The options available to manage the inheritance of a minor
When minors are heirs in the distribution of an inheritance, there are various forms of protection of the assets to be inherited and of the minors so that the procedure is as less harmful or problematic as possible for them.
There are several options when it comes to designating someone to be in charge of managing the recumbent inheritance that corresponds to a minor after reading a will and it depends on the circumstances in which the estate is distributed. It will be decisive to know if one of the minor’s parents is alive, if both have died and if there is a divorce or separation involved.
We analyze below what types of scenarios occur in the distribution of the inheritance with minors and what figures can be used in each case to protect their assets. If both parents are alive, the legal representation will correspond to both of them and they will manage the inheritance until the minor is of legal age.
What happens when one of the parents fails?
When one of the two parents of the minor dies, the one who remains alive will be the one in charge of administering his part of the inheritance, since he is the one who holds the parental authority of the minor. However, it is increasingly common that in divorce cases, the deceased person does not want her ex-partner to access the assets that the son or daughter of both will inherit.
Thus, the most common thing is to have a property manager, a very common figure in these cases. The property administrator will only be in charge of attending to what happens with the inheritance and, at no time, will he take care of the minor.
From the Marín & Mateo law firm, they explain that this figure has no power over the education of the heirs and that their work is limited to the administration of the assets that make up the inheritance. add that “the administrator is obliged to follow the instructions of the testator and fulfill his duty with the diligence of a good father of a family, managing the assets in the best interest and being aware that these belong exclusively to the minor and not to him” .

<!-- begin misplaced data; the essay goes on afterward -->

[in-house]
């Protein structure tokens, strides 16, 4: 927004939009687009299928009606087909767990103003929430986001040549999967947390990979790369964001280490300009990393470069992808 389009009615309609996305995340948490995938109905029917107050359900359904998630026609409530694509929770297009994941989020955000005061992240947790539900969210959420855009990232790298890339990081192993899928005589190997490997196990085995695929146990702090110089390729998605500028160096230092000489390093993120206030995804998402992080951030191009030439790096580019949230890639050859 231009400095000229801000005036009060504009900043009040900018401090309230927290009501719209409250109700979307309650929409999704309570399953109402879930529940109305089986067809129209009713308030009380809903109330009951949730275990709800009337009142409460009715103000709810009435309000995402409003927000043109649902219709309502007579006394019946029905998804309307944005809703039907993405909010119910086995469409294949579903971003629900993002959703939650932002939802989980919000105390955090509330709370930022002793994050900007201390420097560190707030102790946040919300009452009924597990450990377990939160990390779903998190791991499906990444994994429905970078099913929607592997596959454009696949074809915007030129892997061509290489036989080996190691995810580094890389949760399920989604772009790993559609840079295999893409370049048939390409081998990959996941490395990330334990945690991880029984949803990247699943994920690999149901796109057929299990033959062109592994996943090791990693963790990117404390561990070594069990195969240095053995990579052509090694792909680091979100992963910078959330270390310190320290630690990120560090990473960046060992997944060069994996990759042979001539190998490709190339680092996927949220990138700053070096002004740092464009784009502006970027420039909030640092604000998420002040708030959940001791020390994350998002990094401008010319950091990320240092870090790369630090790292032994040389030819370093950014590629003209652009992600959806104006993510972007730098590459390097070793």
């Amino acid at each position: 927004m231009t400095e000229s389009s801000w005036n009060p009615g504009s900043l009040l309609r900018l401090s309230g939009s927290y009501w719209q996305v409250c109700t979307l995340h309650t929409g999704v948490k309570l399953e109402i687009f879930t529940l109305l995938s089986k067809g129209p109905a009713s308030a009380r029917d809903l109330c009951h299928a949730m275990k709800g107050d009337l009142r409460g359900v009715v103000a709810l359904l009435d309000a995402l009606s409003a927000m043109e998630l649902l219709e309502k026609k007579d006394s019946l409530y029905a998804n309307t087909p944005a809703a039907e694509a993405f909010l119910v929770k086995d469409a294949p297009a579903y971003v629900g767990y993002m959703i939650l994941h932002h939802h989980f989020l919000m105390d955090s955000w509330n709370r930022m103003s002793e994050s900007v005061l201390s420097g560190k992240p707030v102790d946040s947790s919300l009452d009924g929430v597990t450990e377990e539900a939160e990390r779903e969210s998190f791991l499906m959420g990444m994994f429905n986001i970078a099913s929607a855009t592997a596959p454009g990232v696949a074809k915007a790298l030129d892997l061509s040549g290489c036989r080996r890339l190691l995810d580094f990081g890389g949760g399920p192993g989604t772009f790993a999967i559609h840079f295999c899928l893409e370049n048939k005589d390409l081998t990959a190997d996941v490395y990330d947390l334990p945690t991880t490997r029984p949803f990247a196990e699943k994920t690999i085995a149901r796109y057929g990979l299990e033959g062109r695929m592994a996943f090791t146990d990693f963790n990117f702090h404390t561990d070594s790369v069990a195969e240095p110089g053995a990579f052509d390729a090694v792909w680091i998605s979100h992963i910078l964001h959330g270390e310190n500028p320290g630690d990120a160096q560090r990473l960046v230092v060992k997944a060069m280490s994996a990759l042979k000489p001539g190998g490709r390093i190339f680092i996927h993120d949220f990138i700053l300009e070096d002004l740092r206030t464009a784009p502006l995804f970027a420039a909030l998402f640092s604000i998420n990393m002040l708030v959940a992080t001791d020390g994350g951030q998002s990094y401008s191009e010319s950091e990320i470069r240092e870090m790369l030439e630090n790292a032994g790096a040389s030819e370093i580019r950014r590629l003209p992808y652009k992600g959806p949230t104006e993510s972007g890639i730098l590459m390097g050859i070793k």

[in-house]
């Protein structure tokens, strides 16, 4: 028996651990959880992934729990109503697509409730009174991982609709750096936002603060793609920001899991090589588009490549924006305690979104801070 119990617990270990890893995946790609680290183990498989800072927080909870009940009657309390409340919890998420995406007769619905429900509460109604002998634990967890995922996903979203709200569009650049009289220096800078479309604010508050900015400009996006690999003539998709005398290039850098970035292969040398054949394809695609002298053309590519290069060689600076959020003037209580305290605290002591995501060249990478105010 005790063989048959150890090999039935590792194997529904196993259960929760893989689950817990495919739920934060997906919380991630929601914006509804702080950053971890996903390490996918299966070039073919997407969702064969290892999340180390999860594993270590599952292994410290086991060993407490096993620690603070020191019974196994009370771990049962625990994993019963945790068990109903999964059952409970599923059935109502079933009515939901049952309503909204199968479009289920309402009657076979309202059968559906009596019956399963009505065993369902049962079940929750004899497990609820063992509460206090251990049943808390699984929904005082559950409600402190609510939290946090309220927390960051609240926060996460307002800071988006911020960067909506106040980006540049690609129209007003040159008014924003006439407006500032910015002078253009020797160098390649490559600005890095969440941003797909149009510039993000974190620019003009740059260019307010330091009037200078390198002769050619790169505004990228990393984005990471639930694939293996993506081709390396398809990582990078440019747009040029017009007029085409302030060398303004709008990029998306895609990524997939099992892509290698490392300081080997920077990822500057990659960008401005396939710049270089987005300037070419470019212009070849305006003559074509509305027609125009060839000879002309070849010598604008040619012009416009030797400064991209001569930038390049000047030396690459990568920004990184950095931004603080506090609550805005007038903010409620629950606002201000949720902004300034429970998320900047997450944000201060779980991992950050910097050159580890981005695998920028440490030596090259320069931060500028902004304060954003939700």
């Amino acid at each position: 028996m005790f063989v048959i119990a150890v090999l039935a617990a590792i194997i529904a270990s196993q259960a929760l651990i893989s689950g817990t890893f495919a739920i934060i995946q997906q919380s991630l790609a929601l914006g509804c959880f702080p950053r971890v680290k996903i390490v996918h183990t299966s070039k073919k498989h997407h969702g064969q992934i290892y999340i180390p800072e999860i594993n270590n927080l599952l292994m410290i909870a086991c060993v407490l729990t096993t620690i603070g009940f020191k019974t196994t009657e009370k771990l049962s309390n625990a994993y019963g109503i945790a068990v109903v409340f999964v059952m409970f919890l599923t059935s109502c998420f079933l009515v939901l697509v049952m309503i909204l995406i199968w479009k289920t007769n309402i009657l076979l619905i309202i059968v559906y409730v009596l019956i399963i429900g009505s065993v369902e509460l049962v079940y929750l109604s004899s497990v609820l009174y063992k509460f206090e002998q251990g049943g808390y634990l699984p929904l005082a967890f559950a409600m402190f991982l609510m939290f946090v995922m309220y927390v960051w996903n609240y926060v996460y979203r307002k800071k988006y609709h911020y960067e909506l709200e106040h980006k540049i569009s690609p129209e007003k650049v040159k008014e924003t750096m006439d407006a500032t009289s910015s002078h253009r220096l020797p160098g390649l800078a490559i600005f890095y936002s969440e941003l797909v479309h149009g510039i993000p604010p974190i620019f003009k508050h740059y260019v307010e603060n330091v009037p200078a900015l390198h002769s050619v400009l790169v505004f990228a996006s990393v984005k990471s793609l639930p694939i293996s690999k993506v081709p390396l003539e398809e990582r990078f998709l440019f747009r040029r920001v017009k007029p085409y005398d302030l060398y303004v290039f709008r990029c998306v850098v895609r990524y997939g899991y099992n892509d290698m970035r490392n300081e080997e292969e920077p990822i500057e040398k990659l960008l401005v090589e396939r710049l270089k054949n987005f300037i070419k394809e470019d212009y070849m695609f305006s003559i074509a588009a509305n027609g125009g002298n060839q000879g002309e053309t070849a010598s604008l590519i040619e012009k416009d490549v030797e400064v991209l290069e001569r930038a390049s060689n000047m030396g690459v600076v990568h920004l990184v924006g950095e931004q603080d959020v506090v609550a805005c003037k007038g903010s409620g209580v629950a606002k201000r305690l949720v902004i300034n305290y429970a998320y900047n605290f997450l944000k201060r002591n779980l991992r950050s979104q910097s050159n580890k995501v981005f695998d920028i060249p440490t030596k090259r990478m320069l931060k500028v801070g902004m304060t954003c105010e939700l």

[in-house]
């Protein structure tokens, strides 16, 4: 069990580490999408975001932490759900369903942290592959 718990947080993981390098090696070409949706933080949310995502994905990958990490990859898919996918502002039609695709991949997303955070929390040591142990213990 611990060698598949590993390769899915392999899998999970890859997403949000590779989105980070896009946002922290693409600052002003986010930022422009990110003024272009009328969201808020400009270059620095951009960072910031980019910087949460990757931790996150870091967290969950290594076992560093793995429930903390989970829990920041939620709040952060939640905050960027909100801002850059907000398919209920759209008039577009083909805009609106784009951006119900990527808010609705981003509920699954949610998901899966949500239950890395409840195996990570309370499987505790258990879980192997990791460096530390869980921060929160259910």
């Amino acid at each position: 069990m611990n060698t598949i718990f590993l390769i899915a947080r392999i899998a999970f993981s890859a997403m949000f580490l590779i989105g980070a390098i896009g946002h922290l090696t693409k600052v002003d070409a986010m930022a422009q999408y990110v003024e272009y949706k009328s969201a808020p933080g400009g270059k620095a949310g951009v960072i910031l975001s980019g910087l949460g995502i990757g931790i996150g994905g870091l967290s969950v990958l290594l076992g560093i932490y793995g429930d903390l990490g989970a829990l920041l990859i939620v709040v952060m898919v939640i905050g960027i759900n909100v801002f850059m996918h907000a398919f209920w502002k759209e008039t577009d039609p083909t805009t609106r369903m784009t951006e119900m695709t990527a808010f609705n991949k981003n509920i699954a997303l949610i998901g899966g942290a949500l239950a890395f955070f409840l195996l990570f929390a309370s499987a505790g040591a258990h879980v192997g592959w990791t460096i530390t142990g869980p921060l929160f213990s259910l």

Once the minor reaches the age of majority and has control of his assets, the administrator must give an account of his management during the past years. In fact, in the event that during the exercise of his functions he does not comply with his obligations, the position may be revoked and, at the end of his work, the administrator will face civil and criminal responsibilities for negligence or disloyalty in the administration of the estate.
What happens when both parents fail?
When the deceased have been both parents of the minor, it is imperative to designate a legal guardian, a very different figure from the previous one since in addition to being able to manage the inheritance, they must also be in charge of the education and upbringing of the child.
Typically, the parents’ will designates who will be in charge of the minor, but in the event that there is no mention, the Civil Code dictates that it will be chosen taking into account the following order: the person designated by the ward, the spouse who lives with the ward, the persons designated by the parents in their last will provisions or the descendant, ascendant or sibling designated by the judge. Of course, the judge can alter this order of acquisition for the benefit of the minor if he considers it so.
Thus, in addition to accepting the guardianship of the minor, unlike the administrator, the legal guardian will also be in charge of taking care of the inheritance of the heir until he reaches the age of majority. Of course, taking into account that at no time will he be able to dispose of it as if it were his own.